Are you serious? This album is a masterpiece, touching internal places within the human emotional landscape that most mucsicians can only dream of. Explosions in the Sky are good, but please don't tell me that they even remotely compare to the sheer power of Sigur Ros. 'Explosions' music may have more apparent darkness (let's be honest, it's really just angst) but is not nearly as compelling or as nuanced as Sigur Ros's output. I also find EITS a bit monotonous and boring, building into spastic crescendos that really go nowhere. Sigur Ros's music has something that others do not, it's called 'presence', an intangible quality that defies rational explanation and so, it is great art. 'Takk' emanates this presence throughout, fusing a quiet whisper with the sophisticated beauty of creation evolving, the archetype of darkness....
In reply to an earlier post on Apr 22, 2011 10:19:13 PM PDT
Last edited by the author on Apr 22, 2011 10:20:17 PM PDT
Walter J. Breen Jr. says:
Hey, this seems like a good place to ask: What is a person who loves Cocteau Twins to do (also the Sundays, also defunct). I find Bjork intermittently interesting, if frequently self-indulgent -- sometimes she sounds like she's taken absinthe and is half-heartedly masturbating -- and these guys (Sigur Ros) capture some of the rapture I used to get from the CTs. As of now, per your (WF's) suggestions, I'm going to look into Explosion in the Sky, Godspeed, A Silver Mt. Zion and Set Fire to Flames, but I'm also eager to hear other suggestions...
Thanks -- walt
In reply to an earlier post on Jun 29, 2012 2:47:08 AM PDT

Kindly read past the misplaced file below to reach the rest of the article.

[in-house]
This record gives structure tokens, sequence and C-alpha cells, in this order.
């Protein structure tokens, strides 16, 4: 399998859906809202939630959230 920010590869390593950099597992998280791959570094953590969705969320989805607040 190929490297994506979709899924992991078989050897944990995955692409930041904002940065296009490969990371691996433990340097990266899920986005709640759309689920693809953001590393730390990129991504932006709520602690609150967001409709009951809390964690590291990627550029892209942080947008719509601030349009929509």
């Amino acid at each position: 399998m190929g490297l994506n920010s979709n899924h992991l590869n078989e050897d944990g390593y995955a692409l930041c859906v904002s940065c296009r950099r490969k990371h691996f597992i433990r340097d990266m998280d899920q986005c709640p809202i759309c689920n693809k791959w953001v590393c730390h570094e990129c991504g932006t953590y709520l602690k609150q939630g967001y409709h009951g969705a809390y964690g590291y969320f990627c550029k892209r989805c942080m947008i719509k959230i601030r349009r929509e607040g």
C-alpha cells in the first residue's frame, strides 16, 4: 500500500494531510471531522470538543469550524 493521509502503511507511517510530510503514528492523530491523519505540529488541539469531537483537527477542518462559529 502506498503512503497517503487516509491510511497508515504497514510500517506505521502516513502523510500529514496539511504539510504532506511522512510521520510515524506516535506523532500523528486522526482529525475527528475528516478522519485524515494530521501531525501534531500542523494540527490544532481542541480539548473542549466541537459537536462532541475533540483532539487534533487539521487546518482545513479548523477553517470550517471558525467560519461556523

Jean Bal says:
Thank for your suggestions. But I have listened to your "FAR BETTER artists" and I must say that I don't care a bit about your music. Next time, would you please, say something like "FOR ME there are far better artists". Because I think we don't have the same tastes and you are NOT an authority, whatever you may believe. Thank you for reading.
Posted on Apr 26, 2013 7:37:03 PM PDT
Michael O. says:
I agree in part. Sometimes it seems that there is loudness for the sake of loudness. However, that loudness often takes me to another dimension, like in Varud from Valtari. That is more spiritual than anything I have ever heard. I feel like I am in the heavens or part of creation when listening to that song. There is not enough respect given to "spirituality" in rock or pop music, and I think Sigur Ros goes where few have dared to go. Rock critics in particular, or even in movies, tend to just grasp onto darkness, like in the latest Batman movies. Darkness with the movie directors like Tarantino get all the credit. The balance is off, and my hats are off to Sigur Ros for balancing the lack of optimism in popular music. I can't stress enough how much that is needed. I do believe there is darkness in Sigur Ros music, just like there is bleakness in the Icelandic landscape. (I've been there and my grandfather was born there, so I understand that part, I think.) Lack of passion? Absolutely not. It's simply of a different variety. It doesn't have to be loud with thrashing power chords to show passion, or loud singing like Whitney Houston, as if loudness itself is indicative of true passion. It is not.
Music is so subjective. I have a friend who pays hundreds to see the Eagles, and they are mostly blase and without much soul to my ears, but they've sold records in the tens of millions of their Greatest Hits album. Hardcore improvisational jazz usually leaves me cold in my heart. Chuck Berry essentially had one style on guitar at his best, but he is considered one of the founding fathers of rock n roll, if not the greatest.
Go to Iceland sometime if you have the time and desire, and I think you'll "get" Sigur Ros:-)